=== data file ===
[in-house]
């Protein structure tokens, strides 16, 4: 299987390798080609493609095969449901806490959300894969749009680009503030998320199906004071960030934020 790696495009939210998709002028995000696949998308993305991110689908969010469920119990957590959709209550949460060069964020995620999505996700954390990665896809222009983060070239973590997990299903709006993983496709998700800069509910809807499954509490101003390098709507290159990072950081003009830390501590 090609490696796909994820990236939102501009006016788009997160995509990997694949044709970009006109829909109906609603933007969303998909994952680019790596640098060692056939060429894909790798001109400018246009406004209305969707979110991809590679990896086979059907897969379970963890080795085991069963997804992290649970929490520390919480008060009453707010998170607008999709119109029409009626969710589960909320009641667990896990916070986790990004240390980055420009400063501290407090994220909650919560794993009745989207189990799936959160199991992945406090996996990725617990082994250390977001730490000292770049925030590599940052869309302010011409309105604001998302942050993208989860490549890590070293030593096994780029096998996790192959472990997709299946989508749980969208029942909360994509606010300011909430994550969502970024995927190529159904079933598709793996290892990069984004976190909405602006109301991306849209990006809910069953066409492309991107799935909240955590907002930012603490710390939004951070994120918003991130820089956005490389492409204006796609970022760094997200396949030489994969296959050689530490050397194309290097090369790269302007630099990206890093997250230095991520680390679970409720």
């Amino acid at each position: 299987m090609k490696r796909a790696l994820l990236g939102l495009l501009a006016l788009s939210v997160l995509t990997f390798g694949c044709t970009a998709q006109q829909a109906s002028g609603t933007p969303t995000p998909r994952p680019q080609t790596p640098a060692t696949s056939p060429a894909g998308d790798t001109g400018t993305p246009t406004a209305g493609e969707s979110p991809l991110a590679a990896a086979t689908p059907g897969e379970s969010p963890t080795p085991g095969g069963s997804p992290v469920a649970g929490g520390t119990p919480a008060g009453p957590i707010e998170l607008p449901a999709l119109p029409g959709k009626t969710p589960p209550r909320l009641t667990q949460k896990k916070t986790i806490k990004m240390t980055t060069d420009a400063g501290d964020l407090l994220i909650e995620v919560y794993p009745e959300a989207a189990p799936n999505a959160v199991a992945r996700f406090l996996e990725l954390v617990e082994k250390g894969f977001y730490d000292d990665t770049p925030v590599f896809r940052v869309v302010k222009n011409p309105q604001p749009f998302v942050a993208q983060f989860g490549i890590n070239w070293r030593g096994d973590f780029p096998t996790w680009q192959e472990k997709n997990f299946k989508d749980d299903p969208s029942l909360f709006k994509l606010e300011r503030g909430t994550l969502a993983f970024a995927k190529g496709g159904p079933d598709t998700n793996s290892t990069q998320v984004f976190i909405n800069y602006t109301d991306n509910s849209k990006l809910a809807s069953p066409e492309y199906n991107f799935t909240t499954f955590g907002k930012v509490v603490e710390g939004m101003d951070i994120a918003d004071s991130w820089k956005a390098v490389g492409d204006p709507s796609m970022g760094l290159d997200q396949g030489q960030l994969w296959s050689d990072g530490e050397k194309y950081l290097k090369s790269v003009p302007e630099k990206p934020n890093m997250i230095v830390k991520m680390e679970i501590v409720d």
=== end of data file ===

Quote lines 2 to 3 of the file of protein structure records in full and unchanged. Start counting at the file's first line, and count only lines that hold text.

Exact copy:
């Protein structure tokens, strides 16, 4: 299987390798080609493609095969449901806490959300894969749009680009503030998320199906004071960030934020 790696495009939210998709002028995000696949998308993305991110689908969010469920119990957590959709209550949460060069964020995620999505996700954390990665896809222009983060070239973590997990299903709006993983496709998700800069509910809807499954509490101003390098709507290159990072950081003009830390501590 090609490696796909994820990236939102501009006016788009997160995509990997694949044709970009006109829909109906609603933007969303998909994952680019790596640098060692056939060429894909790798001109400018246009406004209305969707979110991809590679990896086979059907897969379970963890080795085991069963997804992290649970929490520390919480008060009453707010998170607008999709119109029409009626969710589960909320009641667990896990916070986790990004240390980055420009400063501290407090994220909650919560794993009745989207189990799936959160199991992945406090996996990725617990082994250390977001730490000292770049925030590599940052869309302010011409309105604001998302942050993208989860490549890590070293030593096994780029096998996790192959472990997709299946989508749980969208029942909360994509606010300011909430994550969502970024995927190529159904079933598709793996290892990069984004976190909405602006109301991306849209990006809910069953066409492309991107799935909240955590907002930012603490710390939004951070994120918003991130820089956005490389492409204006796609970022760094997200396949030489994969296959050689530490050397194309290097090369790269302007630099990206890093997250230095991520680390679970409720």
């Amino acid at each position: 299987m090609k490696r796909a790696l994820l990236g939102l495009l501009a006016l788009s939210v997160l995509t990997f390798g694949c044709t970009a998709q006109q829909a109906s002028g609603t933007p969303t995000p998909r994952p680019q080609t790596p640098a060692t696949s056939p060429a894909g998308d790798t001109g400018t993305p246009t406004a209305g493609e969707s979110p991809l991110a590679a990896a086979t689908p059907g897969e379970s969010p963890t080795p085991g095969g069963s997804p992290v469920a649970g929490g520390t119990p919480a008060g009453p957590i707010e998170l607008p449901a999709l119109p029409g959709k009626t969710p589960p209550r909320l009641t667990q949460k896990k916070t986790i806490k990004m240390t980055t060069d420009a400063g501290d964020l407090l994220i909650e995620v919560y794993p009745e959300a989207a189990p799936n999505a959160v199991a992945r996700f406090l996996e990725l954390v617990e082994k250390g894969f977001y730490d000292d990665t770049p925030v590599f896809r940052v869309v302010k222009n011409p309105q604001p749009f998302v942050a993208q983060f989860g490549i890590n070239w070293r030593g096994d973590f780029p096998t996790w680009q192959e472990k997709n997990f299946k989508d749980d299903p969208s029942l909360f709006k994509l606010e300011r503030g909430t994550l969502a993983f970024a995927k190529g496709g159904p079933d598709t998700n793996s290892t990069q998320v984004f976190i909405n800069y602006t109301d991306n509910s849209k990006l809910a809807s069953p066409e492309y199906n991107f799935t909240t499954f955590g907002k930012v509490v603490e710390g939004m101003d951070i994120a918003d004071s991130w820089k956005a390098v490389g492409d204006p709507s796609m970022g760094l290159d997200q396949g030489q960030l994969w296959s050689d990072g530490e050397k194309y950081l290097k090369s790269v003009p302007e630099k990206p934020n890093m997250i230095v830390k991520m680390e679970i501590v409720d």